Juvenile meets joyful on ‘Songs About Cuddles,’ the debut album by Italian punksters Siouxie & the Skunks

For those in the mood for unfiltered punk rock without any hangups, this album will scratch that bloody itch.
Picture of Rohit Bhattacharya
Rohit Bhattacharya
Writer, erstwhile musician, and intermittent content creator. Rohit is based in New Delhi, India. Contact: rohitbhattacharya@gmail.com or Instagram: robohop10

Not to be confused with Siouxsie and the Banshees, Italian 5-piece Siouxsie and the Skunks are quite far removed from their New Wave namesakes. They’re garage punk through and through, wailing and flailing through live performances and recordings. With their 9-song debut album, Songs About Cuddles, they’ve assembled a motley collection of tunes that bridge the gap between conventional foot-stompers and the anti-establishment hubris of creatures wearing safety pin earrings. The creatures in this particular question are Siouxie (vocals), Paul ‘o Pat (guitar/bass), Larry (bass/guitar), Alle (guitar), and Marra (drums).

Furious fuzzy downstrokes on the bass bring in “Crispy,” the first song on the album. From the get-go, it’s clear the band doesn’t miss a chance for a dance. The track is three straight minutes of raw and uncomplicated punk rock, easy listening for fans of the genre and not too heavy to be off-putting to a casual listener. As the song nosedives into a tunnel of a 4/4 beat—a fitting change from the earlier stabs of chords and hi-hats—Siouxie closes things off by singing, “I’m not your puppet,” reinforcing the band’s anti-authority stance and punk ethos.

The distortion is then cranked up by a few extra 1000 degrees on “Mushrooms,” and there’s a cool call-and-response double-act going on with Siouxie’s vocals alongside someone else’s extremely bass-heavy voice. The full band then shouts “Mushrooms! Need more mushrooms,” and a song has never been more relatable. Following that frantic—and vaguely juvenile—crescendo, things suddenly slow down, breaking into a psychedelic sashay of 60s Star Trek synths, theremins, and reverbed-out vocals. It’s the sonic equivalent of a melting Dali painting. They finally blast back into the chorus, and while that’s a convenient way to end the song, it leaves the listener wishing they’d done something less predictable.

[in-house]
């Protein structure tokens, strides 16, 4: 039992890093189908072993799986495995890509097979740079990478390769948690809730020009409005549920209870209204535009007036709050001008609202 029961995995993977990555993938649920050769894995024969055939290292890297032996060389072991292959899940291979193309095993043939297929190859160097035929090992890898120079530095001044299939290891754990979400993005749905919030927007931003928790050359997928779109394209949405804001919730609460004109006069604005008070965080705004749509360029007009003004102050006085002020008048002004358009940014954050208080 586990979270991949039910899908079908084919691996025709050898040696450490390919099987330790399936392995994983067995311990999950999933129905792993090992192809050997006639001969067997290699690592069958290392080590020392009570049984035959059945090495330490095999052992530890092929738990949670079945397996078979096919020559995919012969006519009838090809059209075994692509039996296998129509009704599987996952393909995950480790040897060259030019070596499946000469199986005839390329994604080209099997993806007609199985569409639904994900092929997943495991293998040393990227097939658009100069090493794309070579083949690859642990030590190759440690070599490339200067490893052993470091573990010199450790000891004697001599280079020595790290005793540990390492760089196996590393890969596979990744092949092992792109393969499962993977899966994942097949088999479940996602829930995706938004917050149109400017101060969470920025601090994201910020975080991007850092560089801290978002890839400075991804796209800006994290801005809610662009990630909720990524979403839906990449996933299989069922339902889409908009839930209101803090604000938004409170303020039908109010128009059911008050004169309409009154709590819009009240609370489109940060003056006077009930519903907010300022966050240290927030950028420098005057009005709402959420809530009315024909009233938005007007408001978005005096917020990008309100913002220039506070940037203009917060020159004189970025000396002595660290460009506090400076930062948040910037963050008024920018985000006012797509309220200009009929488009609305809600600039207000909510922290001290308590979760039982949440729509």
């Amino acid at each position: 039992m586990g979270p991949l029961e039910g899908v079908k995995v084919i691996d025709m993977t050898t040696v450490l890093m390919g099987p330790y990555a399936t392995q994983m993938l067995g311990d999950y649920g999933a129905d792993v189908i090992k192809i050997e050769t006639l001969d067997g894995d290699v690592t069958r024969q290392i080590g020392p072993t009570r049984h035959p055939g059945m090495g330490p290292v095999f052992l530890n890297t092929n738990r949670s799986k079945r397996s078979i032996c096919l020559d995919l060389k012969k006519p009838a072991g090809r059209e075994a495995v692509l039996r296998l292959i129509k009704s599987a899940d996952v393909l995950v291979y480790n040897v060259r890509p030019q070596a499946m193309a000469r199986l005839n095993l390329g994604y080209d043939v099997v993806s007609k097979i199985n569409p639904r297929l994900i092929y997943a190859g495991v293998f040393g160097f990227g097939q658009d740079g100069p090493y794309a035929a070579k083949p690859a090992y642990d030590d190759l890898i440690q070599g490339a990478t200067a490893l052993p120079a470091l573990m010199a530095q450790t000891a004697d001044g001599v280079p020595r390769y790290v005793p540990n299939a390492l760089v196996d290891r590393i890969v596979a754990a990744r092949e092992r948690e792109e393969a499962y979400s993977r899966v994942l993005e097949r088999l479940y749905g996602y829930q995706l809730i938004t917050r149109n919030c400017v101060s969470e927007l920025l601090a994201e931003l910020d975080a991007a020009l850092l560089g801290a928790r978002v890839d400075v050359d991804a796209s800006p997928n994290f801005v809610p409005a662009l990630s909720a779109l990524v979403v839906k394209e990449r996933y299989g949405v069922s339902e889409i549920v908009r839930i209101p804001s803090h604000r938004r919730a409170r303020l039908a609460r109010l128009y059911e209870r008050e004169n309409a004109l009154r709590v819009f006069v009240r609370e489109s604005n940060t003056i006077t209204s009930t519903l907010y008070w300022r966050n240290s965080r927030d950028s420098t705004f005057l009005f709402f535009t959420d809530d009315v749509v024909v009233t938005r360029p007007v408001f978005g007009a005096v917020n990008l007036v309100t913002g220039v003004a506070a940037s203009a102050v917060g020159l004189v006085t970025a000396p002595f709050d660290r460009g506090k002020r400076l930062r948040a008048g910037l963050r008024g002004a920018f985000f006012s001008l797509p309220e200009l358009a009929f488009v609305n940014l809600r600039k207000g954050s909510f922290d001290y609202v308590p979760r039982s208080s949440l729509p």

Edginess and vibrance vie for space on “All I Want,” the third song on the album, centered around an ominous guitar lick and counterpoint bass groove that feels like the calm before the storm of a riot. It’s the crackle in the air before two groups of protesters drop the pretense and go for each other’s throats. It’s the horror of a night terror where you try to scream but nothing comes out. Interestingly enough, the vibe changes to more of a 16th beat shuffle towards the end of the song, a funky little ditty that lasts just long enough to perk up your ears before wrapping things up using a breakdown.

With a runtime of 2 minutes and an immemorable chorus, “Tinder Delice” is more of a filler than anything of substance, though the song name itself is pretty compelling as if the people you meet on the app are like the lice that cling to the skin. The production of this band’s songs makes it nigh impossible to glean more than a few words from the lyrics, so it’s hard to know what the song is actually about. The guitar riff is excessively traditional, and the vocals are entirely drowned out, a style that suits certain tracks but could have enhanced this song by offsetting the mundanity of the instrumentation. It’s catchy, and kind of corny.